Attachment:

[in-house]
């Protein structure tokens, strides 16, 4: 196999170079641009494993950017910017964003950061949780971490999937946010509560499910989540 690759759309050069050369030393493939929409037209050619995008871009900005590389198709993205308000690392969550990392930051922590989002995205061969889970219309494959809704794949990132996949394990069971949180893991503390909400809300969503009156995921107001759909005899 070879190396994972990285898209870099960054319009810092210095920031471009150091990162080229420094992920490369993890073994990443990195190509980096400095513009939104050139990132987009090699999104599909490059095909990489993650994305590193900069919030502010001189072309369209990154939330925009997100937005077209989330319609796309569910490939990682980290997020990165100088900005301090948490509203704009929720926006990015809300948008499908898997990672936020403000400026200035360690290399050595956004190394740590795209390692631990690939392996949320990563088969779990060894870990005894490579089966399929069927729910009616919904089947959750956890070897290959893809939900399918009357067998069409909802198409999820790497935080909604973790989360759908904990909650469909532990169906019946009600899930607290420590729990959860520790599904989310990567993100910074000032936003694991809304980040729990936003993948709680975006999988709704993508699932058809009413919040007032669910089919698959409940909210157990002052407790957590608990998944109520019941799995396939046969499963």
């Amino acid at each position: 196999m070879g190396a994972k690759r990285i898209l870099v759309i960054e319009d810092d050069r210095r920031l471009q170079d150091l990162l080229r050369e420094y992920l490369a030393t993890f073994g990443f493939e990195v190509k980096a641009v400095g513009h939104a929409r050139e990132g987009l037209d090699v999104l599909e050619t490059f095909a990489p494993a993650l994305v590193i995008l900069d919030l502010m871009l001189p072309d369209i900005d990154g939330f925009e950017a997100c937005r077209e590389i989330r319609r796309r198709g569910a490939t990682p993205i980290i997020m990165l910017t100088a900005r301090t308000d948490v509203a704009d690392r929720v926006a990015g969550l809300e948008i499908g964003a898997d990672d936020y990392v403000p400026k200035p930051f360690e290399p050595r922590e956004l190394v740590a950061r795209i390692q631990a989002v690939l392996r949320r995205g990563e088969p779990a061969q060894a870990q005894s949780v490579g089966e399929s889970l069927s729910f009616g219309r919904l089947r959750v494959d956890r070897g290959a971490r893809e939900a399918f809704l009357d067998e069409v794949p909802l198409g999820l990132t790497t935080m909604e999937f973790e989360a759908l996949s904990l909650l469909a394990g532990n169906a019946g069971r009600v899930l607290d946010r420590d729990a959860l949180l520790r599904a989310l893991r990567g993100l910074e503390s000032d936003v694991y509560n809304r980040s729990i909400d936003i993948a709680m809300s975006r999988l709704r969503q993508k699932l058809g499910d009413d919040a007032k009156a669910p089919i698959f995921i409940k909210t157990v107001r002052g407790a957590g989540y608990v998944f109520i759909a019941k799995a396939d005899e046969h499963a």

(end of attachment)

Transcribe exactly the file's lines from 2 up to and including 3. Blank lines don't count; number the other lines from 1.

């Protein structure tokens, strides 16, 4: 196999170079641009494993950017910017964003950061949780971490999937946010509560499910989540 690759759309050069050369030393493939929409037209050619995008871009900005590389198709993205308000690392969550990392930051922590989002995205061969889970219309494959809704794949990132996949394990069971949180893991503390909400809300969503009156995921107001759909005899 070879190396994972990285898209870099960054319009810092210095920031471009150091990162080229420094992920490369993890073994990443990195190509980096400095513009939104050139990132987009090699999104599909490059095909990489993650994305590193900069919030502010001189072309369209990154939330925009997100937005077209989330319609796309569910490939990682980290997020990165100088900005301090948490509203704009929720926006990015809300948008499908898997990672936020403000400026200035360690290399050595956004190394740590795209390692631990690939392996949320990563088969779990060894870990005894490579089966399929069927729910009616919904089947959750956890070897290959893809939900399918009357067998069409909802198409999820790497935080909604973790989360759908904990909650469909532990169906019946009600899930607290420590729990959860520790599904989310990567993100910074000032936003694991809304980040729990936003993948709680975006999988709704993508699932058809009413919040007032669910089919698959409940909210157990002052407790957590608990998944109520019941799995396939046969499963």
């Amino acid at each position: 196999m070879g190396a994972k690759r990285i898209l870099v759309i960054e319009d810092d050069r210095r920031l471009q170079d150091l990162l080229r050369e420094y992920l490369a030393t993890f073994g990443f493939e990195v190509k980096a641009v400095g513009h939104a929409r050139e990132g987009l037209d090699v999104l599909e050619t490059f095909a990489p494993a993650l994305v590193i995008l900069d919030l502010m871009l001189p072309d369209i900005d990154g939330f925009e950017a997100c937005r077209e590389i989330r319609r796309r198709g569910a490939t990682p993205i980290i997020m990165l910017t100088a900005r301090t308000d948490v509203a704009d690392r929720v926006a990015g969550l809300e948008i499908g964003a898997d990672d936020y990392v403000p400026k200035p930051f360690e290399p050595r922590e956004l190394v740590a950061r795209i390692q631990a989002v690939l392996r949320r995205g990563e088969p779990a061969q060894a870990q005894s949780v490579g089966e399929s889970l069927s729910f009616g219309r919904l089947r959750v494959d956890r070897g290959a971490r893809e939900a399918f809704l009357d067998e069409v794949p909802l198409g999820l990132t790497t935080m909604e999937f973790e989360a759908l996949s904990l909650l469909a394990g532990n169906a019946g069971r009600v899930l607290d946010r420590d729990a959860l949180l520790r599904a989310l893991r990567g993100l910074e503390s000032d936003v694991y509560n809304r980040s729990i909400d936003i993948a709680m809300s975006r999988l709704r969503q993508k699932l058809g499910d009413d919040a007032k009156a669910p089919i698959f995921i409940k909210t157990v107001r002052g407790a957590g989540y608990v998944f109520i759909a019941k799995a396939d005899e046969h499963a």